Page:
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Dairsie, Old Church

Church (16th Century)

Site Name Dairsie, Old Church

Classification Church (16th Century)

Alternative Name(s) St Mary's Old Parish Church

Canmore ID 32904

Site Number NO41NW 11

NGR NO 41408 16098

Datum OSGB36 - NGR

Permalink http://canmore.org.uk/site/32904

Ordnance Survey licence number 100057073. All rights reserved.
Canmore Disclaimer. © Copyright and database right 2018.

Digital Images

Administrative Areas

  • Council Fife
  • Parish Dairsie
  • Former Region Fife
  • Former District North East Fife
  • Former County Fife

Archaeology Notes

NO41NW 11 41407 16098

(NO 4140 1609) Church (NAT)

OS 6" map (1920)

The church of Dairsie was built by Archbishop Spottiswood in 1621, and bears an armorial inscription in confirmation. It is a simple oblong building of ashlar masonry. It has been modernised internally, and the roof has been renewed.

RCAHMS 1933

The earliest reference to the church is in 1183. It was probably rebuilt in 1300, when it was granted to the Convent of St Andrews.

A H Millar 1895

Dairsie Church is well-preserved, and in use for public worship.

Visited by OS (JLD) 25 May 1964

The church is as described above.

Visited by OS (RDL) 25 May 1964

No longer in ecclesiastical use.

SDD List, 1 March 1984.

Following on from work carried out previously (DES 1999, 45), surveys were made of several churchyards in Fife.

NO 5410 1094 101 memorials were recorded. The survey concentrated on those stones around the church and not the later extensions.

Reports have been lodged with Fife Council Archaeology Unit and the NMRS.

Sponsors: Fife Council Archaeology Unit, Fife Family History Society, RCAHMS

S Farrell 2000

NO 414 160 As a condition of scheduled ancient monument consent, a narrow trench was excavated between the boundary wall of Dairsie (Old) parish Church, through the cemetery, to the NW corner of the church in advance of the installation of a new electric supply.

The trench excavated followed the route of an earlier electric cable trench. Consequently, the archaeology of the trench had largely been compromised by earlier works.

However, the excavations did reveal that undisturbed cemetery deposits including an abundance of human bones do exist at depths of 0.7m and greater below the ground surface.

No structural features or evidence of earlier church buildings was encountered.

Sponsor: Church of Scotland General Trustees.

R.C. Campbell-Brown, D.A. Spiers, 2006.

Architecture Notes

NO41NW 11 41407 16098

INFORMATION TAKEN FROM THE ARCHITECTURE CATALOGUE:

Errected 1621 by Archbishop Spottiswoode.

Unusual building in post-reformation Gothic.

Non-Guardianship Sites Plan Collection, DC23379, 1971.

Activities

Publication Account (1987)

The church shares the brow of a hill with Dairsie Castle and overlooks Dairsie Bridge which crosses the River Eden.

The building is a peculiar hybrid of Gothic and Renaissance features. The overall form is Gothic. The simple oblong plan is divided by buttresses into bays, each containing a pointed arch window decorated with 'plate' tracery. The window-sills extend into a string course which breaks upwards at doorways. The wall and buttresses in the south-west corner support an octagonal turret surmounted by a stone spire. The Renaissance door piece, dated 1621, occupies the west end of the building. Above it a panel contains the arms and initials of Archbishop Spottiswood who built the church. Below the shield are the initials 'IS' and the text 'IEHOV AH. DILEXl. DE/COREM.DOMVS TV AE'. This is executed in metal and translates as: Jehovah, I have loved the beauty of thy house'. The existing slate roof dates from the 18th century and replaced the original flat lead roof which was contained within a small parapet It is uncertain whether the parapet supported fmials over the buttresses but the composition could imply this. Rain-water from the flat roof was carrried through the parapet to outlets in the form of grotesque masks. The church is now in private use.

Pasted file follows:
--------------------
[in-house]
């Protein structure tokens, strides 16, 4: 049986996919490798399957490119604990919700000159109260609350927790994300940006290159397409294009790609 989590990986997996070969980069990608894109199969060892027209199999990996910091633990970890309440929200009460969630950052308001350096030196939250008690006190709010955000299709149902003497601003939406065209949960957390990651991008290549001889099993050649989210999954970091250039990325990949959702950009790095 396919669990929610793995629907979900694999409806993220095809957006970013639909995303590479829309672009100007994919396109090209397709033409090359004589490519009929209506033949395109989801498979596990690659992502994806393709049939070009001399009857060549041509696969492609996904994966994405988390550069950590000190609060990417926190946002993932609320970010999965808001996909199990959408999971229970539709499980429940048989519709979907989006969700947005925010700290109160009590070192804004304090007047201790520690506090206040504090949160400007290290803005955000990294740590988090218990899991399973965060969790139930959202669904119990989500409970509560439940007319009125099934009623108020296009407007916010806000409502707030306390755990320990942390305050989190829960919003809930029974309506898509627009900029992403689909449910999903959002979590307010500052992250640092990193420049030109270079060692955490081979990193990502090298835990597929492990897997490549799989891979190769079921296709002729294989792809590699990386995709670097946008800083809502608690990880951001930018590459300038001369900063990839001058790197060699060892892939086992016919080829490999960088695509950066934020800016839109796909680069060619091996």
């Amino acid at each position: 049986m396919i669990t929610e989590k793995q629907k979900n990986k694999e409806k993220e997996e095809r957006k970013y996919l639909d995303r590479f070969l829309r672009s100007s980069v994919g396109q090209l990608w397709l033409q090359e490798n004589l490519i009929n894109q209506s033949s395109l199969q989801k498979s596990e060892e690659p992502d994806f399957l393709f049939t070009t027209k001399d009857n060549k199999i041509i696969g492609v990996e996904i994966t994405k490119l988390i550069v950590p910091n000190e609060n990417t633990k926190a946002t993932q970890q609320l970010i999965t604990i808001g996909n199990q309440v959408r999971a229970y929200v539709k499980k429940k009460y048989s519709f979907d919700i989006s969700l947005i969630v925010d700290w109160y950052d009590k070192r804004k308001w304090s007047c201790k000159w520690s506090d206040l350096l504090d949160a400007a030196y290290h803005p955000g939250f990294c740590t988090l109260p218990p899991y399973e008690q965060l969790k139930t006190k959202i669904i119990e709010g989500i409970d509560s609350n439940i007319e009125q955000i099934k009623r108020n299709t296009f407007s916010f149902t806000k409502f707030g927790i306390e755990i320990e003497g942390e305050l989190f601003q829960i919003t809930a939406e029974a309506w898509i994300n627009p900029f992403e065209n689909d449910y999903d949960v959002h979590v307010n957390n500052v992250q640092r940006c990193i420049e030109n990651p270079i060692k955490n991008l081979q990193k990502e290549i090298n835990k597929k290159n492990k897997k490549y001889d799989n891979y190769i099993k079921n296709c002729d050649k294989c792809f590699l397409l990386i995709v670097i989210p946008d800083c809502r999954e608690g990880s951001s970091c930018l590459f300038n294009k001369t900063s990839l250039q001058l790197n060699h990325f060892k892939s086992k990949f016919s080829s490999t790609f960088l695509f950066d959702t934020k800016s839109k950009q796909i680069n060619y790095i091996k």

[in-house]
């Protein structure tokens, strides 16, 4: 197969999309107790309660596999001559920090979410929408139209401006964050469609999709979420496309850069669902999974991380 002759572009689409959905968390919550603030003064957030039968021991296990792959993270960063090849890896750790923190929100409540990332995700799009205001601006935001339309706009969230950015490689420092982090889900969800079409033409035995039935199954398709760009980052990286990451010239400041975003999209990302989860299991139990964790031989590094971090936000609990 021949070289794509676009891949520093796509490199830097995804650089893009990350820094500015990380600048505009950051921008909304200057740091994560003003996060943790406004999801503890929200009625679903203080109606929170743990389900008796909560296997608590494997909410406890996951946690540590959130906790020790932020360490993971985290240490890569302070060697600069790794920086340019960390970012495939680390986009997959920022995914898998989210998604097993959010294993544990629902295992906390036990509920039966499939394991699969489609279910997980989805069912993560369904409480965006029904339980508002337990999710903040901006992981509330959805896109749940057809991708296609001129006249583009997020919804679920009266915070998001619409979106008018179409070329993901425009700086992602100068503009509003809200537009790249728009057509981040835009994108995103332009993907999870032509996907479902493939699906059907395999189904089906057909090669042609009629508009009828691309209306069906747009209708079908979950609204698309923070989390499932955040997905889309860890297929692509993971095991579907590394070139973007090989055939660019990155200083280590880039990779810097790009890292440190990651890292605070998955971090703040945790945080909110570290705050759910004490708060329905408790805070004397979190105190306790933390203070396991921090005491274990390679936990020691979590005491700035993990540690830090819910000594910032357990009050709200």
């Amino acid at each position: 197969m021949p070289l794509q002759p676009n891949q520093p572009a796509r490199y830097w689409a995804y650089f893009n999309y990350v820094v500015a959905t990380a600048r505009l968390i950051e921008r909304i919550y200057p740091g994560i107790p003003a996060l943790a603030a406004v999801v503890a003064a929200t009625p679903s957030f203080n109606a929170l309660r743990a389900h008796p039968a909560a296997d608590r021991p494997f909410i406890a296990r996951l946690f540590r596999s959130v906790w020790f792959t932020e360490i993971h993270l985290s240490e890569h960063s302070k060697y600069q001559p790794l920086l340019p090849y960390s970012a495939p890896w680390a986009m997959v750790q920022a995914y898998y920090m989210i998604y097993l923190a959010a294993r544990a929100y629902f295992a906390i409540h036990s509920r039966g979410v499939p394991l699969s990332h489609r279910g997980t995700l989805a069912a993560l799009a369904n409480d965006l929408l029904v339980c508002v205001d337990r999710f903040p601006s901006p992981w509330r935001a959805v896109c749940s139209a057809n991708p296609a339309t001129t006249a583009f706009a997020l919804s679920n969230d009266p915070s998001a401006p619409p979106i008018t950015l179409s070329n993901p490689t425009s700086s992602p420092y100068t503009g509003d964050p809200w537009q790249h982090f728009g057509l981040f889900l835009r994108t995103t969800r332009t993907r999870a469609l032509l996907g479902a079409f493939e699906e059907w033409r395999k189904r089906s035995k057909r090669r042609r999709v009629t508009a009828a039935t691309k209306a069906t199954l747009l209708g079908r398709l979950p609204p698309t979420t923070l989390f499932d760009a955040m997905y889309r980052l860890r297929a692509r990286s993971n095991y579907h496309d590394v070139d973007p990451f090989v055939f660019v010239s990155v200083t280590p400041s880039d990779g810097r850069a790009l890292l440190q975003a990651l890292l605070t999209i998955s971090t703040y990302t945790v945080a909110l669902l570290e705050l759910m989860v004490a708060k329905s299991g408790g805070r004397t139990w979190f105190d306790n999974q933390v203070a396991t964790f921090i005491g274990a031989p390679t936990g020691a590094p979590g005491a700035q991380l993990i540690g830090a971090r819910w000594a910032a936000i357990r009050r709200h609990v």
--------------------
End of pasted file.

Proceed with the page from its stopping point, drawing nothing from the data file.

Dairsie Castle stands about 45m south-south-west of the church. The castle is now a ruined shell of a threestorey oblong block with two circular towers on diagonally opposite corners. The south-west tower was converted to a dovecote after the castle was ruined.

The fine medieval bridge below the church carries the initials and arms of James Beaton, Archbishop ofSt Andrews 1522-39, as on Guard Bridge (no. 15). The bridge is 29.5m long and has three arches, each with four stout chamfered cut-waters, one of which is carried up as a refuge. The parapets and approach at either end have been renewed but otherwise the bridge appears to be in its original condition.

Information from ‘Exploring Scotland’s Heritage: Fife and Tayside’, (1987).

Excavation (28 April 2006 - 2 May 2006)

NO 414 160 As a condition of scheduled ancient monument consent, a narrow trench was excavated from 28 April - 2 May 2006 between the boundary wall of Dairsie (Old) parish Church, through the cemetery, to the NW corner of the church in advance of the installation of a new electric supply. The trench followed the route of an earlier electric cable trench. Consequently, the archaeology of the trench had largely been compromised

by earlier works. However, the excavations did reveal that undisturbed cemetery deposits including an abundance of human bone exist at depths of 0.7m and more below the ground surface.

No structural features or evidence of earlier church buildings were encountered.

Report deposited with Fife SMR, Historic Scotland and with RCAHMS.

Funder: Church of Scotland General Trustees.

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